from a voltage.
[EJ] Yes, this is the distinction I was trying to make by
distinguishing the "properties" of the loop from the "values" that
travel along the wires.
>> [EJ] "CEV / Complex Environmental Variable" (perhaps subject to the
>> representational misunderstanding).
>[MT] A CEV is not a cultural stability. It's just a variable that is a
function of "simpler" variables. When a similar concept refers to a
cultural stability (i.e. a collectively controlled value of an
environmental function) I call it a CCEV (Collective Complex
Environmental Variable, to distinguish the two concepts.
[EJ] I appreciate hearing how you use & define these concepts. I
don't believe there is yet consensual agreement among the PCT/CSG
community on the use of these terms.
No,there isn't. Some even seem to be controlling for the very concepts
to be expunged from discussions of PCT. And CCEV is a concept that I
hope my in-progress message will elucidate. Since I invented both terms,
I think I may carry some weight in describing their intended usages.
>[MT] A CCEV corresponds to a virtual perception controlled by a
Controller to some reference value that may not be held by any of the
individual controllers whose controlling results in the observed
[EJ] ... Perhaps the key language we are seeking is in that word
"virtual." Speaking of a "virtual reference level" for a "virtual
perception" in a "Giant Virtual Controller" at least makes clear that
the resulting stability may or may not line up with any individual's
preferred reference level in what they are attempting to control.
My reference above to "neural current" is intended to suggest that this
may (perhaps must) also be true within an individual brain.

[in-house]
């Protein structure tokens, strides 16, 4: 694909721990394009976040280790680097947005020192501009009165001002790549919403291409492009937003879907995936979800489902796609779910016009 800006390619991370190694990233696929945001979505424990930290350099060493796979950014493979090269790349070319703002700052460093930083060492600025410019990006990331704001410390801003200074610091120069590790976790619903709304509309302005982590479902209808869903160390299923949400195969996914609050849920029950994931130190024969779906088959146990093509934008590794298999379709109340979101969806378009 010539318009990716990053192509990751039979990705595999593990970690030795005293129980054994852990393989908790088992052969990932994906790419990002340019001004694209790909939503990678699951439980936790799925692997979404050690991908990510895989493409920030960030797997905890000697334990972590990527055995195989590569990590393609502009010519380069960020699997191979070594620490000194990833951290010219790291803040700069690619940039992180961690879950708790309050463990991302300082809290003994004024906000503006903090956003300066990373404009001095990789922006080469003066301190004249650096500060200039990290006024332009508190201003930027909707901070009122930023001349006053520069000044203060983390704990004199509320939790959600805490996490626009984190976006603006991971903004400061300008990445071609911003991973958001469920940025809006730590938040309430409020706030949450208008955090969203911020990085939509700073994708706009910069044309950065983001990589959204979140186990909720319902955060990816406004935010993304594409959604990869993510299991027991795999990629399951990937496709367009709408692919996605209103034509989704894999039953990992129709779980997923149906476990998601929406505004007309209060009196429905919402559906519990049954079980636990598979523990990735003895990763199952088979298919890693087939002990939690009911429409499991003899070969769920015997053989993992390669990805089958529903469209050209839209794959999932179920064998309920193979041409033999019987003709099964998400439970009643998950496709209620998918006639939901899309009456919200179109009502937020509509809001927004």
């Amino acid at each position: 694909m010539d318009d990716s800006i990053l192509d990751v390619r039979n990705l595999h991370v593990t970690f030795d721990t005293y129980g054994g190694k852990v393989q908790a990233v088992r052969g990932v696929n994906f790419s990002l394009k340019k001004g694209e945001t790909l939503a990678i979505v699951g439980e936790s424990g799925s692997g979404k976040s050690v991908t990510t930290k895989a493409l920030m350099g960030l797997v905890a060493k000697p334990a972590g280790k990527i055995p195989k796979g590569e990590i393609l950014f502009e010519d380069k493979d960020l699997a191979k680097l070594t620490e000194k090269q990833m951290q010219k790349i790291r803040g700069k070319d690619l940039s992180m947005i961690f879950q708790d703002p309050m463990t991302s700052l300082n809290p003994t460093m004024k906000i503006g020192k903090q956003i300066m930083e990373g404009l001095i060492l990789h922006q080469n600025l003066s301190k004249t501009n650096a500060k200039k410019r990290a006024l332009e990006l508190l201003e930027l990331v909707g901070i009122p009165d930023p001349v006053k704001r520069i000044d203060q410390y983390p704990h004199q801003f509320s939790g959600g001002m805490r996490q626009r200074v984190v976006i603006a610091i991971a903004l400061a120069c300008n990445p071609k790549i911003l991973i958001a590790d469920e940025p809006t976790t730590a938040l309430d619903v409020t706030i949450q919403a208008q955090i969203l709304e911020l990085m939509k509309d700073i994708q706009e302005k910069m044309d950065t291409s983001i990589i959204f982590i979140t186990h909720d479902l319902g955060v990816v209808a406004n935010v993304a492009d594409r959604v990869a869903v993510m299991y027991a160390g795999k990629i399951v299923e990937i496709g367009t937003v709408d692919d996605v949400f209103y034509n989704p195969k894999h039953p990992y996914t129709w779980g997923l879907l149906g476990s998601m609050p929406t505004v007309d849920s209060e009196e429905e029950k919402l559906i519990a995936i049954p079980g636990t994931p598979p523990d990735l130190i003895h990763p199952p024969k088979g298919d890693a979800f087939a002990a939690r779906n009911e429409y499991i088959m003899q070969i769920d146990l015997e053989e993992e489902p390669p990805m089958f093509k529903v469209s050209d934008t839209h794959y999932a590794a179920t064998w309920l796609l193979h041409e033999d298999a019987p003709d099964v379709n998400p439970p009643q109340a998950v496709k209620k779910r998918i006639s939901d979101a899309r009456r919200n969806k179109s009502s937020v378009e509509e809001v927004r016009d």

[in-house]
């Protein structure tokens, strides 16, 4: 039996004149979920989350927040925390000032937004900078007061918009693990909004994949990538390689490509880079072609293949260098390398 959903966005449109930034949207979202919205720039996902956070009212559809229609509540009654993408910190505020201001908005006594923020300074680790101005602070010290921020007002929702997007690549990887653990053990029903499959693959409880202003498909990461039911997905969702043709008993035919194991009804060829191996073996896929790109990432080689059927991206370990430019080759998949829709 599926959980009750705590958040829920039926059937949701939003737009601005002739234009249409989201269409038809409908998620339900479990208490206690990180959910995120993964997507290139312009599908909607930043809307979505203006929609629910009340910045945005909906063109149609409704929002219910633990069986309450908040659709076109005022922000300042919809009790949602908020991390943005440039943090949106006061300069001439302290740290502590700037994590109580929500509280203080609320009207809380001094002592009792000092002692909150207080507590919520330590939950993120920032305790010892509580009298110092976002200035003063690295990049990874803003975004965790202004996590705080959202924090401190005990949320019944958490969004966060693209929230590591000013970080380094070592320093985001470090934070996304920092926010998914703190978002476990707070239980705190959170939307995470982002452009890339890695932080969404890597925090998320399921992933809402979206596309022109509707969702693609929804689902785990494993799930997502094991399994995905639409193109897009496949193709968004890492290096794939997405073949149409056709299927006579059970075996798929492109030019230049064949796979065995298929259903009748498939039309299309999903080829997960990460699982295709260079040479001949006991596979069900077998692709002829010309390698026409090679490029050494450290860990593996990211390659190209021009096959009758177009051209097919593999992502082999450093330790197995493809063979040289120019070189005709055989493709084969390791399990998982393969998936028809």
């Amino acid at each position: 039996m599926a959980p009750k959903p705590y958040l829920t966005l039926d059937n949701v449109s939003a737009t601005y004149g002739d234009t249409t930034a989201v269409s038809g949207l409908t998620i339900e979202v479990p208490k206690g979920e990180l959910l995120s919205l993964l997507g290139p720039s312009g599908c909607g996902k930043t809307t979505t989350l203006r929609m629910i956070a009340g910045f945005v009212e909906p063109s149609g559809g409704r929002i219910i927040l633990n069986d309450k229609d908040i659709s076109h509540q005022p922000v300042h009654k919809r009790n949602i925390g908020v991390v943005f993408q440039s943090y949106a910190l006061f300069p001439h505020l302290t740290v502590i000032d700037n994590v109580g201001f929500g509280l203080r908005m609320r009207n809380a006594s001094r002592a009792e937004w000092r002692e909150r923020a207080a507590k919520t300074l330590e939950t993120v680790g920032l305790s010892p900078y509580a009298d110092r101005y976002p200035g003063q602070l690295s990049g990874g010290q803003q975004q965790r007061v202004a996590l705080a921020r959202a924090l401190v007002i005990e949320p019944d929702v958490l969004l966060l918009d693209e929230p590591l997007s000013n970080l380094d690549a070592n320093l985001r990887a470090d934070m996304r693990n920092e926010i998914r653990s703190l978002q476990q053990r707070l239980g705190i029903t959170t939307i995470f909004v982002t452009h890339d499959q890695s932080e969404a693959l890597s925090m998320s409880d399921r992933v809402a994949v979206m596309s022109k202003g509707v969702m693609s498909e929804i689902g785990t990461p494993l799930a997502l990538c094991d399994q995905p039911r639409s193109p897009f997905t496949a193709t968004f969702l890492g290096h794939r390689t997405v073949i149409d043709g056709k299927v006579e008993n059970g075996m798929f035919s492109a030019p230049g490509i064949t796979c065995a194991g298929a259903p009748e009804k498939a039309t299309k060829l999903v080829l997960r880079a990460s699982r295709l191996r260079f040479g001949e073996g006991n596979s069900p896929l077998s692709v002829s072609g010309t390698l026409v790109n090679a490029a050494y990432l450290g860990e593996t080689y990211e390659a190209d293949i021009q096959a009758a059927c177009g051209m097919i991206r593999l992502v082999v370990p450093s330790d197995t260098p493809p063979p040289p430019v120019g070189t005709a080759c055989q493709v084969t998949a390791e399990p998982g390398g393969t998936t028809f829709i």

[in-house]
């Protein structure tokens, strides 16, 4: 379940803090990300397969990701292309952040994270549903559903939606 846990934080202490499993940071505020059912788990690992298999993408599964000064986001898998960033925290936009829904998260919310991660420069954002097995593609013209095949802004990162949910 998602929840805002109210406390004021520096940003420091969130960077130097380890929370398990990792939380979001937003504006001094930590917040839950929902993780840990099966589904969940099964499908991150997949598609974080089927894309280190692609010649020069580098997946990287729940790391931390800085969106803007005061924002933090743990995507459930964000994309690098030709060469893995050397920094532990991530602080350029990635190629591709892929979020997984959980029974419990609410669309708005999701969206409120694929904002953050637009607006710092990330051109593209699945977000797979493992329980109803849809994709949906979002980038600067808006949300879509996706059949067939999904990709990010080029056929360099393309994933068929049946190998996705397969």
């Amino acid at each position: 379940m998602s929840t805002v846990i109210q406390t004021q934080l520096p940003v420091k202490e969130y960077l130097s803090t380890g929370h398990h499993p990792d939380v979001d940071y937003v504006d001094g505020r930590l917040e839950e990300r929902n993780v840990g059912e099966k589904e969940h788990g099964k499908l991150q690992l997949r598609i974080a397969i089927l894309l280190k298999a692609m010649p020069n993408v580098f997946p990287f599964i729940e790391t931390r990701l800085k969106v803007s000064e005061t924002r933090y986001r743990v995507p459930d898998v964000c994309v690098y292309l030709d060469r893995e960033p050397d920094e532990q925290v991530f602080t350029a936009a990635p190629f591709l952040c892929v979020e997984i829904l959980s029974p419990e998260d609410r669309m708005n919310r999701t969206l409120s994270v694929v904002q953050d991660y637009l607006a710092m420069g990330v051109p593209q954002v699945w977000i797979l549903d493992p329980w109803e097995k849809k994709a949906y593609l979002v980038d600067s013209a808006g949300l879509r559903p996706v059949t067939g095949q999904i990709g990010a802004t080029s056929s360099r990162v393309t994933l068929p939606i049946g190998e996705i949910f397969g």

[EJ] I believe there is pretty good convergence between us on what we
are trying to talk about here. Just some disagreement still on the
best terms to use. ..
[EJ] I think that's what we're doing here -- trying to work out a
clear & useful "analytic vocabulary for talking about the collectively
controlled stabilities," to use Kent's phrase.
[EJ] To the above list of associated concepts, I think we've now
added the following, (admittedly, this is a clustering of ideas that
may not all have the same referent):
To my mind they don't.
A shorthand way of saying "controlling perception P with a reference
"Agent based virtual control"
No idea what that might mean
"Giant Virtual Controller"
The impression that something is controlling an observable environmental
property that occurs when a number of individual controllers control
related perceptions, whether their reference values are similar or
Everything that occurs between the output of an elementary control unit
(ECU -- another term in the dictionary) and its perceptual input function.
Any part of an environmental feedback path (which is another reason why
it does not correspond to "atenfel", since an atenfel is a functional
component of the environmental feedback path, not just any segment).
[EJ] I see this whole discussion as an _example_ of collectively
controlled convergence as to perceptions, (well, hopefully
convergence), in addition to an _analytically_ useful conversation.
That would be nice, indeed. I (and I think Kent) believe this is a way
that languages evolve. Another way is simply to use the words
consistently in contexts where their meanings are reasonably clear, so
that those meanings can be used in context from which the meanings
cannot be inferred so clearly. I remember in my early youth having used
"fatal" as an adjective to describe a minor accident to my mother, and
being informed that "fatal" couldn't be used in that context. I tried
something similar in respect of "atenfel" above. I hope we can converge
on an understanding of the concept, and perhaps on a more mellifluous
word for it. Remember that the word is just one of a related suite
"atenex", "molenfel", and "molenex". I hope that a better replacement
word for "atenfel" also carries along its relations.
All the best,